During this year Mr. Dale was greatly troubled in Zahleh by the arbitrary arrest of the keeper of the book-shop and his banishment without a trial. Miss Wilson had gone to England. Some months later the priest who had preferred charges against him was himself banished for striking and insulting the same native helper, and subsequently His Excellency, the pasha, became the warm friend of Mr. Dale, the mission, and the college. Mr. Wood was transferred to Sidon, as the work done in the Abeih school had been transferred to the college. In Beirut land was purchased in the eastern quarter for a chapel and a schoolhouse.

Consul-General Hay was removed and Col. George Fisher came in his place. Miss Fisher's health having failed, she returned to America and Mrs. Shrimpton resigned her position in the Tripoli School. Dr. Thomson spent six months in England on business connected with "The Land and the Book." Dr. and Mrs. Eddy and children and Misses Anna H. Jessup and Lilian Jessup left for America in June.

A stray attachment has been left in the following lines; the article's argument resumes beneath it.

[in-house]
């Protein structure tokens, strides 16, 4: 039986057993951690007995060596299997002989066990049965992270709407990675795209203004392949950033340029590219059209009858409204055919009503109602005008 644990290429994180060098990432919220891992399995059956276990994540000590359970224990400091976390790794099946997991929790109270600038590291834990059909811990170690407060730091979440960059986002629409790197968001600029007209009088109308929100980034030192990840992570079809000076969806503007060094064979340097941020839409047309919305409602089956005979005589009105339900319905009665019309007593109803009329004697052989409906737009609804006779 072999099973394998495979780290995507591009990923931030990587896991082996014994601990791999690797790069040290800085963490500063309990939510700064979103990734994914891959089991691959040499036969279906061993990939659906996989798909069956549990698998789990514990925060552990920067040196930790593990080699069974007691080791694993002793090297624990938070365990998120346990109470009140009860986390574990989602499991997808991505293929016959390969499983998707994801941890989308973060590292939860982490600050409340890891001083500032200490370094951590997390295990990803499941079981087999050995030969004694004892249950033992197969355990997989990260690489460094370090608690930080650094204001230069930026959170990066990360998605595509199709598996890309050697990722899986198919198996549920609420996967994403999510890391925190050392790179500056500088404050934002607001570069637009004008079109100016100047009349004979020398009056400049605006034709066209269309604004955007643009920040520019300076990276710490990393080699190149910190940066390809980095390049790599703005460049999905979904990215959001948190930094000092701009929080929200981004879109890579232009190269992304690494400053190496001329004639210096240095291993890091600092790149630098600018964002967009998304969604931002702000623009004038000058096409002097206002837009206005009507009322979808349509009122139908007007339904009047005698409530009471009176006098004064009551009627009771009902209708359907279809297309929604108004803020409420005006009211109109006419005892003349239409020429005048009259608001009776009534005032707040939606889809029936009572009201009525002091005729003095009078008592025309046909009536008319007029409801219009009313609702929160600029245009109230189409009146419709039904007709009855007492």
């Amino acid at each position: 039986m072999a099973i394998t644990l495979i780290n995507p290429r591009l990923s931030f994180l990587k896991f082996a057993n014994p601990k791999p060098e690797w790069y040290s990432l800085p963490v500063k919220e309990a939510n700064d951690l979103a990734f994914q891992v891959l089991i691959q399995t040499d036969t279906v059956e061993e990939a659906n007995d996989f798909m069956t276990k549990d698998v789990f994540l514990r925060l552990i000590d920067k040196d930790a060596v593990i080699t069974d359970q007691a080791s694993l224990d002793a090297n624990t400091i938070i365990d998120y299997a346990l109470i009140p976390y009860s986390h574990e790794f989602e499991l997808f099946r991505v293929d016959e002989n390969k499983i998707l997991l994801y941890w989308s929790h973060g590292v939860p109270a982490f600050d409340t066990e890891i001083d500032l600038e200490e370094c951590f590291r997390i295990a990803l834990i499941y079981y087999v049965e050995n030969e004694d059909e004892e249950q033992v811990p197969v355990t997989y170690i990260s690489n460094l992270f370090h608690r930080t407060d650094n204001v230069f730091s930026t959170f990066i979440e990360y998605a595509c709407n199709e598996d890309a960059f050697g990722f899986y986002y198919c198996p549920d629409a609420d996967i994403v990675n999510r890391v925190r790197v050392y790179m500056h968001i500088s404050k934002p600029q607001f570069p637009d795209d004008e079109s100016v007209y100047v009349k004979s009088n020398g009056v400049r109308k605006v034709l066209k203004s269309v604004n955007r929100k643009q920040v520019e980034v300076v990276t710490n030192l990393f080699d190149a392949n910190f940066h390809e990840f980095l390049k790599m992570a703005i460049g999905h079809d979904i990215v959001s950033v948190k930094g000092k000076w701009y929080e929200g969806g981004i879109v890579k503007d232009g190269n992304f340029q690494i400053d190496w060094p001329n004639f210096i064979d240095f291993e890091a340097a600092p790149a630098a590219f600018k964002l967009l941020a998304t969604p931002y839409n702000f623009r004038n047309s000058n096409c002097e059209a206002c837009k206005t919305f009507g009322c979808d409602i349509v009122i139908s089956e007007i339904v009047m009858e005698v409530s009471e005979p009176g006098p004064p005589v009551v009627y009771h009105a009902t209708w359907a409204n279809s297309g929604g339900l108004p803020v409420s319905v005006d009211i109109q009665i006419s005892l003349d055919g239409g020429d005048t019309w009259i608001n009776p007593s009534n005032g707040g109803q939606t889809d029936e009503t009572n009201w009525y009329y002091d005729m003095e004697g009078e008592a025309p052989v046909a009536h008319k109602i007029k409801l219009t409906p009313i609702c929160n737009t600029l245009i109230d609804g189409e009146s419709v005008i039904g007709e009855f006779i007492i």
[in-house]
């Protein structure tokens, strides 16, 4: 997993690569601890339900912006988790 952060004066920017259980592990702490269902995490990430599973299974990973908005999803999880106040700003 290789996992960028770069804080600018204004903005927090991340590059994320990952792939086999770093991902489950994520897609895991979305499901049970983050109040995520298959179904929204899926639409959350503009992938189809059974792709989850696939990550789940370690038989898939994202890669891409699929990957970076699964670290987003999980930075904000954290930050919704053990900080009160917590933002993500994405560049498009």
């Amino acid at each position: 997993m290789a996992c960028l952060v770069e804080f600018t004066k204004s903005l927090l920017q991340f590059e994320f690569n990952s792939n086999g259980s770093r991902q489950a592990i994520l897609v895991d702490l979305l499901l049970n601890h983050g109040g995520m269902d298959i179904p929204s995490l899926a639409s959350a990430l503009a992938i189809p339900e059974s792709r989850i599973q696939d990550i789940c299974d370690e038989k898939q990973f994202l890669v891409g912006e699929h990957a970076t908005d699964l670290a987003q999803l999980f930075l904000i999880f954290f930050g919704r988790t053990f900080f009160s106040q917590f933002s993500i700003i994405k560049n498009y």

At this time the Turkish authorities allowed it to be published in Constantinople that all Protestant schools were to be closed. The word reached Europe and we received letters asking if it were true.

1. Rev. Mr. Zeller of Nazareth tried to open a girls' school in Acre and was forbidden.

2. In Safita where American schools had been in operation for nine years the local mudir got orders to close them but told the people he thought it too small a business to make trouble about.